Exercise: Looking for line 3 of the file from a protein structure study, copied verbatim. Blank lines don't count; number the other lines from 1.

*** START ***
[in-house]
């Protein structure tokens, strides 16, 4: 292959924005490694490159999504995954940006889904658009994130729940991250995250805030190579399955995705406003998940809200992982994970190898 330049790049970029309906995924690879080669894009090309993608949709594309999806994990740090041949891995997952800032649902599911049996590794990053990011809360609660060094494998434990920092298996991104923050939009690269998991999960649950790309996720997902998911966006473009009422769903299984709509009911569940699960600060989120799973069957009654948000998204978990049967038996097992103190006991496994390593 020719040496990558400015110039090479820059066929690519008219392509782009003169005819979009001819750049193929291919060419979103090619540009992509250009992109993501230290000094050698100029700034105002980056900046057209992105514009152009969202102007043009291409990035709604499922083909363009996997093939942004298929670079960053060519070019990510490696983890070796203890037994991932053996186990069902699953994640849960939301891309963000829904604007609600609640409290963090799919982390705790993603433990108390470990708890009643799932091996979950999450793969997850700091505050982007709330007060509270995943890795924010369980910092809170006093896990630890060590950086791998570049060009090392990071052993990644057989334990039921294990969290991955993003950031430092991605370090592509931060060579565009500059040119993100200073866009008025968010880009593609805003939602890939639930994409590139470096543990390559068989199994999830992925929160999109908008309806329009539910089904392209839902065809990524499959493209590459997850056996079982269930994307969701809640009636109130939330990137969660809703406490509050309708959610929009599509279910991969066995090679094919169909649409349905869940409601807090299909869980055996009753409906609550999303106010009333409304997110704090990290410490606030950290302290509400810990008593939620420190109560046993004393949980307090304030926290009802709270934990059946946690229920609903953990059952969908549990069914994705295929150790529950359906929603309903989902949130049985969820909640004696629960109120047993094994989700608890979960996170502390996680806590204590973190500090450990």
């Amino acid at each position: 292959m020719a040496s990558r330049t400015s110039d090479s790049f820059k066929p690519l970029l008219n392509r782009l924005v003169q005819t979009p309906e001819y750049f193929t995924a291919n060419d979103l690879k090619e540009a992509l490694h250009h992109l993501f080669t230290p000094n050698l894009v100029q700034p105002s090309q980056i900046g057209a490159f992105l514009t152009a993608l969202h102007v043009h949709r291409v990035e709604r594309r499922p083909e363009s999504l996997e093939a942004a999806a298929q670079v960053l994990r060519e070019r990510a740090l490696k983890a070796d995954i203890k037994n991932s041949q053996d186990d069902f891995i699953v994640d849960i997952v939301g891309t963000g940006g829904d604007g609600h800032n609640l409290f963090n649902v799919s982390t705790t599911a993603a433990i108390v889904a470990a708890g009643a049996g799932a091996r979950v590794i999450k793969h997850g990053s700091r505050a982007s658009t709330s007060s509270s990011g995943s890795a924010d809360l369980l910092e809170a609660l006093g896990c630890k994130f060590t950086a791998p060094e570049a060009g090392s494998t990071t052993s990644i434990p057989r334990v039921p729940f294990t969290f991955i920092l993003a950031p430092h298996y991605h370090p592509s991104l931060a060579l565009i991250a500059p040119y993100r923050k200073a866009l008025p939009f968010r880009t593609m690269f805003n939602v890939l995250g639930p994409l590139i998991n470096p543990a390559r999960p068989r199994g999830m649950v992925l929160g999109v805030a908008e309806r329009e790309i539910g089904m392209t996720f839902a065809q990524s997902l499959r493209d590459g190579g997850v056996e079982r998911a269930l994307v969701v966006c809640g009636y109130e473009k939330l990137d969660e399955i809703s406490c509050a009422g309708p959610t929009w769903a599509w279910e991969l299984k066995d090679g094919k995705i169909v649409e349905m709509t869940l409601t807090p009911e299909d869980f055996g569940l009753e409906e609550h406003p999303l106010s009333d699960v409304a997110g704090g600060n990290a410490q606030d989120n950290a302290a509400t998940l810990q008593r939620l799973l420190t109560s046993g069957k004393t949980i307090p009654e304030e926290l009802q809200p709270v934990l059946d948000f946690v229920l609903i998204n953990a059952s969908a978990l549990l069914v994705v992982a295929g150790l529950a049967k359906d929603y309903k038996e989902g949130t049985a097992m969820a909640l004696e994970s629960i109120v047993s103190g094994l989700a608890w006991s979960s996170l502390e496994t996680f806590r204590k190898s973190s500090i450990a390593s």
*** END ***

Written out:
């Amino acid at each position: 292959m020719a040496s990558r330049t400015s110039d090479s790049f820059k066929p690519l970029l008219n392509r782009l924005v003169q005819t979009p309906e001819y750049f193929t995924a291919n060419d979103l690879k090619e540009a992509l490694h250009h992109l993501f080669t230290p000094n050698l894009v100029q700034p105002s090309q980056i900046g057209a490159f992105l514009t152009a993608l969202h102007v043009h949709r291409v990035e709604r594309r499922p083909e363009s999504l996997e093939a942004a999806a298929q670079v960053l994990r060519e070019r990510a740090l490696k983890a070796d995954i203890k037994n991932s041949q053996d186990d069902f891995i699953v994640d849960i997952v939301g891309t963000g940006g829904d604007g609600h800032n609640l409290f963090n649902v799919s982390t705790t599911a993603a433990i108390v889904a470990a708890g009643a049996g799932a091996r979950v590794i999450k793969h997850g990053s700091r505050a982007s658009t709330s007060s509270s990011g995943s890795a924010d809360l369980l910092e809170a609660l006093g896990c630890k994130f060590t950086a791998p060094e570049a060009g090392s494998t990071t052993s990644i434990p057989r334990v039921p729940f294990t969290f991955i920092l993003a950031p430092h298996y991605h370090p592509s991104l931060a060579l565009i991250a500059p040119y993100r923050k200073a866009l008025p939009f968010r880009t593609m690269f805003n939602v890939l995250g639930p994409l590139i998991n470096p543990a390559r999960p068989r199994g999830m649950v992925l929160g999109v805030a908008e309806r329009e790309i539910g089904m392209t996720f839902a065809q990524s997902l499959r493209d590459g190579g997850v056996e079982r998911a269930l994307v969701v966006c809640g009636y109130e473009k939330l990137d969660e399955i809703s406490c509050a009422g309708p959610t929009w769903a599509w279910e991969l299984k066995d090679g094919k995705i169909v649409e349905m709509t869940l409601t807090p009911e299909d869980f055996g569940l009753e409906e609550h406003p999303l106010s009333d699960v409304a997110g704090g600060n990290a410490q606030d989120n950290a302290a509400t998940l810990q008593r939620l799973l420190t109560s046993g069957k004393t949980i307090p009654e304030e926290l009802q809200p709270v934990l059946d948000f946690v229920l609903i998204n953990a059952s969908a978990l549990l069914v994705v992982a295929g150790l529950a049967k359906d929603y309903k038996e989902g949130t049985a097992m969820a909640l004696e994970s629960i109120v047993s103190g094994l989700a608890w006991s979960s996170l502390e496994t996680f806590r204590k190898s973190s500090i450990a390593s």